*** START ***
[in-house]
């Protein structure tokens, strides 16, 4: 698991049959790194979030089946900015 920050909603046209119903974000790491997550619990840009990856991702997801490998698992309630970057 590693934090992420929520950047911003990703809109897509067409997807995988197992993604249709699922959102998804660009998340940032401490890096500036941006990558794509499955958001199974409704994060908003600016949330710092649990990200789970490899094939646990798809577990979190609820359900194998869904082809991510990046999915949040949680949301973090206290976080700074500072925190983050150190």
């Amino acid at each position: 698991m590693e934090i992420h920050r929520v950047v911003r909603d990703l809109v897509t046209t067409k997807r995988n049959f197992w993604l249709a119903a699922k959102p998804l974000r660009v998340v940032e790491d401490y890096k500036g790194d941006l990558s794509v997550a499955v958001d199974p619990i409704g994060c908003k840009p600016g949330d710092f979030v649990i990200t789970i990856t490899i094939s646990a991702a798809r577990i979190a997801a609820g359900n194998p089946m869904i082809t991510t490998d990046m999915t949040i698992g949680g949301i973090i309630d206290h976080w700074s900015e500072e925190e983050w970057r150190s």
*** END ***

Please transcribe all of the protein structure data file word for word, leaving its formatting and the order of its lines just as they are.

[in-house]
């Protein structure tokens, strides 16, 4: 698991049959790194979030089946900015 920050909603046209119903974000790491997550619990840009990856991702997801490998698992309630970057 590693934090992420929520950047911003990703809109897509067409997807995988197992993604249709699922959102998804660009998340940032401490890096500036941006990558794509499955958001199974409704994060908003600016949330710092649990990200789970490899094939646990798809577990979190609820359900194998869904082809991510990046999915949040949680949301973090206290976080700074500072925190983050150190």
């Amino acid at each position: 698991m590693e934090i992420h920050r929520v950047v911003r909603d990703l809109v897509t046209t067409k997807r995988n049959f197992w993604l249709a119903a699922k959102p998804l974000r660009v998340v940032e790491d401490y890096k500036g790194d941006l990558s794509v997550a499955v958001d199974p619990i409704g994060c908003k840009p600016g949330d710092f979030v649990i990200t789970i990856t490899i094939s646990a991702a798809r577990i979190a997801a609820g359900n194998p089946m869904i082809t991510t490998d990046m999915t949040i698992g949680g949301i973090i309630d206290h976080w700074s900015e500072e925190e983050w970057r150190s």